- smaller miners (<50kW) will certainly be pooled mining, which removes the need for downloading full blocks or verifying (you just need to receive the nonce info, hash it, and return any valid solutions)

I 100% guarentee that the future of bitcoin will depend on the 'key nodes' (or 'trusted nodes') principal - where major national/trans-oceanic fiberoptic or satellite hubs throughout the world (such as NY, LA, Toronto, London, Paris, Shanghai, Tokyo, etc) are capable of handling PETABYTES of uploads and downloads and could conceivable handle a virtually unlimited blocksize with state of the art systems. The rest of the network would then act as the broader decentralization and secondary validation.

ps: I like 8MB, doubling every 2 years, but I think 4MB doubling every 3 years would be more acceptable to those fighting for a small blocksize. Anything less than that would be insufficient for global usage

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2112
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August 02, 2015, 04:50:00 PM
 #3

You've spend too much time thinking and not enough time reading.

Your idea is already implemented by Matt Corallo under the name "Relay Network".

https://bitcointalk.org/index.php?topic=766190.0


Please comment, critique, criticize or ridicule BIP 2112: https://bitcointalk.org/index.php?topic=54382.0
Long-term mining prognosis: https://bitcointalk.org/index.php?topic=91101.0
asperous
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August 02, 2015, 06:40:05 PM
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You've spend too much time thinking and not enough time reading.

Your idea is already implemented by Matt Corallo under the name "Relay Network".

https://bitcointalk.org/index.php?topic=766190.0



Cool! So Part B] is done. The Bitcoin core client doesn't prioritize peers through (at least as far as I can telling looking through it), so adding that relay network might help or it might not.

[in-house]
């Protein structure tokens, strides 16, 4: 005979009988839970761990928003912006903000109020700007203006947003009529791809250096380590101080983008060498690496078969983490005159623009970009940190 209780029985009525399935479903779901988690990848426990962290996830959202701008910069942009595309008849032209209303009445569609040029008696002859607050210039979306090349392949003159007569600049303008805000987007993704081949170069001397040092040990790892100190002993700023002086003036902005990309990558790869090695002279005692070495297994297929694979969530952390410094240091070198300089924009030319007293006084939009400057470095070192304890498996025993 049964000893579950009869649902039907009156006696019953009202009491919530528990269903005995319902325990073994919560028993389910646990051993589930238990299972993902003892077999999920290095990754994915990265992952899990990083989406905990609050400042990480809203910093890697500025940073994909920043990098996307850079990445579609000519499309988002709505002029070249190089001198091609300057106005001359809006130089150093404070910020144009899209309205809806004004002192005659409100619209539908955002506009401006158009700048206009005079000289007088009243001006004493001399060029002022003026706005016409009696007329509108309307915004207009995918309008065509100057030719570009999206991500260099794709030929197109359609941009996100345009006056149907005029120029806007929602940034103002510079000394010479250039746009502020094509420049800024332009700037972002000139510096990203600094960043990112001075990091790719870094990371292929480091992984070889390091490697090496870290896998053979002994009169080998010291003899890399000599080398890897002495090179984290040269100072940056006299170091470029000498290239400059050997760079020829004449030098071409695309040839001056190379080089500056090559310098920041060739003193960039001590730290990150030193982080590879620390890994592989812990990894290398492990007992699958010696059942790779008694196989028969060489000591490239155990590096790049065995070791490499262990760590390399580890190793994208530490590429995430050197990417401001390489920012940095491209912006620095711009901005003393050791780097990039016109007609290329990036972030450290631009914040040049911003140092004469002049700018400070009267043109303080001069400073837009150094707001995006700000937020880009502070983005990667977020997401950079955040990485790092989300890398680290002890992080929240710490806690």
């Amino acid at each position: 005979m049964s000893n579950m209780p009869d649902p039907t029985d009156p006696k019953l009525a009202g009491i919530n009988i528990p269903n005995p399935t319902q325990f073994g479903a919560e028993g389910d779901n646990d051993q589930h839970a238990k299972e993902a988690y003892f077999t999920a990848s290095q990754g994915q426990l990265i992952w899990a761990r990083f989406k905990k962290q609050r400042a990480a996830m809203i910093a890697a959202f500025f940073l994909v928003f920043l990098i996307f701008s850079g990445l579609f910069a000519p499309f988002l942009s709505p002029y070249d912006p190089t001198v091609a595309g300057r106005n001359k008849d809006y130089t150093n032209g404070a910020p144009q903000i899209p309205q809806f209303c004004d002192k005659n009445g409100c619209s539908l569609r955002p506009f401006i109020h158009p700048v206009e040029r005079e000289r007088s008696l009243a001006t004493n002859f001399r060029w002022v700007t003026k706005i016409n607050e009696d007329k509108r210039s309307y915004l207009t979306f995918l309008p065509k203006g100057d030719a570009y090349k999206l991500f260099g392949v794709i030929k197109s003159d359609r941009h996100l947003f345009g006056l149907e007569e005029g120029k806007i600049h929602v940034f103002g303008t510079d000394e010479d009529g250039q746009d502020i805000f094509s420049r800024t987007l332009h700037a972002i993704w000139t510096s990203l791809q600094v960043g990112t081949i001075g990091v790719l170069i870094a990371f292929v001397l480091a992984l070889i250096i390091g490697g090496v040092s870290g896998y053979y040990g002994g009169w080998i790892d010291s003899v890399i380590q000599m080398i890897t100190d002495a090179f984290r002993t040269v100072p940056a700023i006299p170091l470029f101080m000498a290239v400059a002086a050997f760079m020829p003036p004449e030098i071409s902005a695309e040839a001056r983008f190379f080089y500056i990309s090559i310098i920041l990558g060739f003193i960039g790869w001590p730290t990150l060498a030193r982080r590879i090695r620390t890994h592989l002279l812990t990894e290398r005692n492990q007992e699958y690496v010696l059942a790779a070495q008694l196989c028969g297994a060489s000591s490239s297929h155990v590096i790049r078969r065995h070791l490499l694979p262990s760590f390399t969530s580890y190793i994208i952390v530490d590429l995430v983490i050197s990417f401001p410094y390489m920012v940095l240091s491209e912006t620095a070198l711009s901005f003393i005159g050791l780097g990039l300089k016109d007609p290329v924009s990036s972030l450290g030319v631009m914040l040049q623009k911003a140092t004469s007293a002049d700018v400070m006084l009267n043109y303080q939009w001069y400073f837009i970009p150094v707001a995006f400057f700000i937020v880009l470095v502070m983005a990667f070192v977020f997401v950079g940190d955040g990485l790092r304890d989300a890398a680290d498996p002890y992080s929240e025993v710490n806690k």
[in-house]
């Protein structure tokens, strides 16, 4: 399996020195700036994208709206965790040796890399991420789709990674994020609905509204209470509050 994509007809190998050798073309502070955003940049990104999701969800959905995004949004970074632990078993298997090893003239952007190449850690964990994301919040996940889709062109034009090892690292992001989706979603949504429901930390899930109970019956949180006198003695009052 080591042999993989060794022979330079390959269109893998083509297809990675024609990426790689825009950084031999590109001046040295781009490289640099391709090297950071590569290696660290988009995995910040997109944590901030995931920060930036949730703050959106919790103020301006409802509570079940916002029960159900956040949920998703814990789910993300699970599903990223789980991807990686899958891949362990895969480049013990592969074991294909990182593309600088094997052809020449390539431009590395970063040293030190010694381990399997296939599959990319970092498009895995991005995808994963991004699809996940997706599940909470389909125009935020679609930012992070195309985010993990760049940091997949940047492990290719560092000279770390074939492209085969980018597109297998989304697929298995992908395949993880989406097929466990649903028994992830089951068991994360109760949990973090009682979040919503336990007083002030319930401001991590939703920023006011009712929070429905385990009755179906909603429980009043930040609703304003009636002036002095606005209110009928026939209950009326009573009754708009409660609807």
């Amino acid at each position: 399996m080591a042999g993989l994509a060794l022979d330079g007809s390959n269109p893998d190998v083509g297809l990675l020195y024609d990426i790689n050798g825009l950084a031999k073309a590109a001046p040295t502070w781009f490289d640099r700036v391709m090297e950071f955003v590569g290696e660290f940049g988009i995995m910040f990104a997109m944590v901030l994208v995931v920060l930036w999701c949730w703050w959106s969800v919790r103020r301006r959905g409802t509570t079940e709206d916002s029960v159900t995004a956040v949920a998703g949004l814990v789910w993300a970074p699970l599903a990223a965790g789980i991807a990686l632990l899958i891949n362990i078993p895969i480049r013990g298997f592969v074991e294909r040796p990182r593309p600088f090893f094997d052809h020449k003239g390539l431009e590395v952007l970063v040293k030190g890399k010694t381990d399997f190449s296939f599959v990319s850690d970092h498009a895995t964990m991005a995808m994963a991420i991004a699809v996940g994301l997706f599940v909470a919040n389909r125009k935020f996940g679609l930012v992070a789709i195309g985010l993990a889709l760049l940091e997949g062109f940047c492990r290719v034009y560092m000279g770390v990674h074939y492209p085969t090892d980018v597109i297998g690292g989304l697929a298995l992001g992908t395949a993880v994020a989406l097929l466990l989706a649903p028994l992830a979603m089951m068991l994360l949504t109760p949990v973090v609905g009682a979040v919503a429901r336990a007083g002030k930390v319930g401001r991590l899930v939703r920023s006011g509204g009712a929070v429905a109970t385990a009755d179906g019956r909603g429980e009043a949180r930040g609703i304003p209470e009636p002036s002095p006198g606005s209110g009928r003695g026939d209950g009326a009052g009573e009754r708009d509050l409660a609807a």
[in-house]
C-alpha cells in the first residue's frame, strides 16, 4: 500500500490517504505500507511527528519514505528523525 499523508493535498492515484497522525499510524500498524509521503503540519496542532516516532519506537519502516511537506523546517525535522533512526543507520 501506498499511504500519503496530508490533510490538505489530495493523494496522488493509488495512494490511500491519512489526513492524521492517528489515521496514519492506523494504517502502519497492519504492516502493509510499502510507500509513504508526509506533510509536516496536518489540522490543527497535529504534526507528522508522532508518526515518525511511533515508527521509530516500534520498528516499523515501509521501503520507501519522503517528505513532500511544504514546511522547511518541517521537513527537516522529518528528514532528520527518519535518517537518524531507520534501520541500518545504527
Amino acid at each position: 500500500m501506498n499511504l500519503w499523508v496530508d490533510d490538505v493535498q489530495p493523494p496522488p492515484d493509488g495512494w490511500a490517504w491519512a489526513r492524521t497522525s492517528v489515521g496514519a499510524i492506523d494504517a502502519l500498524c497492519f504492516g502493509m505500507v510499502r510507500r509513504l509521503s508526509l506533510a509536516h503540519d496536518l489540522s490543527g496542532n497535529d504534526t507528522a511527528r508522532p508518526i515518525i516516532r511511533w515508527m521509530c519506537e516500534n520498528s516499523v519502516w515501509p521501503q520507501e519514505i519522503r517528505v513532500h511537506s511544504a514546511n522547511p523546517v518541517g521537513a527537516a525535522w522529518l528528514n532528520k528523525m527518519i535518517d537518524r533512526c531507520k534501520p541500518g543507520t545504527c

asperous
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August 02, 2015, 09:01:06 PM
 #5

I posted this elsewhere, but seems relevant to your idea. (figured its better in full context then to just crop it down to the superpeers/keynodes bits)

Quote
- A few dozen 'key nodes' that are located in major datacenters with virtually unlimited fiber bandwidth, lots of storage space, and full verification. Some might be hosted by companies such as google or IBM as demonstration of technical ability or involvement in crytocurrency


Not what I'm thinking At all. I'm not pro-"one big datacenter" approach. I'm talking about relaying blocks through fast relays.
gmaxwell
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August 03, 2015, 08:25:24 PM
 #6

The Bitcoin core client doesn't prioritize peers through (at least as far as I can telling looking through it), so adding that relay network might help or it might not.
It sends to peers concurrently; the relay network gateway is local and turns most blocks into 2 or fewer packets.

Bitcoin will not be compromised
asperous
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August 04, 2015, 11:14:52 AM
 #7

The Bitcoin core client doesn't prioritize peers through (at least as far as I can telling looking through it), so adding that relay network might help or it might not.
It sends to peers concurrently; the relay network gateway is local and turns most blocks into 2 or fewer packets.

The Bitcoin core client sends to peers concurrently? Well that's not quite ideal if you have a limited amount of bandwidth. See this image: http://www.enggpedia.com/images/stories/fdm-tdm-300x205.jpg

For reducing orphan rates, we want to lower latency as much as possible. Therefore putting all of your bandwidth towards sending your discovered block to a fast relay will raise propagation rates more than splitting up your bandwidth with concurrent connections.